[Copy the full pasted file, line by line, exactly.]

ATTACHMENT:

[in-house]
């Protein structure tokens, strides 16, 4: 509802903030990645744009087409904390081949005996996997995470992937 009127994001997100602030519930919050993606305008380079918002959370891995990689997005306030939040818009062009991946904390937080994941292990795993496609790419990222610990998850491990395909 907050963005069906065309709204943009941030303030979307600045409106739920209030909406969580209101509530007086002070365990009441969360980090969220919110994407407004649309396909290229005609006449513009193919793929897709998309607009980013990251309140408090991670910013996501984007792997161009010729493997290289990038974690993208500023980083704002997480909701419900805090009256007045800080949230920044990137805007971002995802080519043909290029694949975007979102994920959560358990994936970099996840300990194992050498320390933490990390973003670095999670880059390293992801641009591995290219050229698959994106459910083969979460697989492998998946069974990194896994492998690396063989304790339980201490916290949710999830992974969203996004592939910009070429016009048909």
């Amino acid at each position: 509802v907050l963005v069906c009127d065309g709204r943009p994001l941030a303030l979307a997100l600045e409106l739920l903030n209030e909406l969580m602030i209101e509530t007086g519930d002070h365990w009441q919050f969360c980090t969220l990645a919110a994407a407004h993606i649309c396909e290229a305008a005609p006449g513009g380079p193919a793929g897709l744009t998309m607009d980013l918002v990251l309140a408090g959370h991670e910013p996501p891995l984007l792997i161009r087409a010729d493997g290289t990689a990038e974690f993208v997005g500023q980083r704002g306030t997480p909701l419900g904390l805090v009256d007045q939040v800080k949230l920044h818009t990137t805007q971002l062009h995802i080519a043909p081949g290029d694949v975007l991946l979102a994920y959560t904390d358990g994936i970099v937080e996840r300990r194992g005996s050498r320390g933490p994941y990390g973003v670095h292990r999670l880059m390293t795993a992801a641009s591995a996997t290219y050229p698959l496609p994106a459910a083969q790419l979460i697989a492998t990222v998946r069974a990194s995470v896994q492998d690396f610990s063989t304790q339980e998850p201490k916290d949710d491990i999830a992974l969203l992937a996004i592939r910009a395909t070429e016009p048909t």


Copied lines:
[in-house]
């Protein structure tokens, strides 16, 4: 509802903030990645744009087409904390081949005996996997995470992937 009127994001997100602030519930919050993606305008380079918002959370891995990689997005306030939040818009062009991946904390937080994941292990795993496609790419990222610990998850491990395909 907050963005069906065309709204943009941030303030979307600045409106739920209030909406969580209101509530007086002070365990009441969360980090969220919110994407407004649309396909290229005609006449513009193919793929897709998309607009980013990251309140408090991670910013996501984007792997161009010729493997290289990038974690993208500023980083704002997480909701419900805090009256007045800080949230920044990137805007971002995802080519043909290029694949975007979102994920959560358990994936970099996840300990194992050498320390933490990390973003670095999670880059390293992801641009591995290219050229698959994106459910083969979460697989492998998946069974990194896994492998690396063989304790339980201490916290949710999830992974969203996004592939910009070429016009048909």
């Amino acid at each position: 509802v907050l963005v069906c009127d065309g709204r943009p994001l941030a303030l979307a997100l600045e409106l739920l903030n209030e909406l969580m602030i209101e509530t007086g519930d002070h365990w009441q919050f969360c980090t969220l990645a919110a994407a407004h993606i649309c396909e290229a305008a005609p006449g513009g380079p193919a793929g897709l744009t998309m607009d980013l918002v990251l309140a408090g959370h991670e910013p996501p891995l984007l792997i161009r087409a010729d493997g290289t990689a990038e974690f993208v997005g500023q980083r704002g306030t997480p909701l419900g904390l805090v009256d007045q939040v800080k949230l920044h818009t990137t805007q971002l062009h995802i080519a043909p081949g290029d694949v975007l991946l979102a994920y959560t904390d358990g994936i970099v937080e996840r300990r194992g005996s050498r320390g933490p994941y990390g973003v670095h292990r999670l880059m390293t795993a992801a641009s591995a996997t290219y050229p698959l496609p994106a459910a083969q790419l979460i697989a492998t990222v998946r069974a990194s995470v896994q492998d690396f610990s063989t304790q339980e998850p201490k916290d949710d491990i999830a992974l969203l992937a996004i592939r910009a395909t070429e016009p048909t």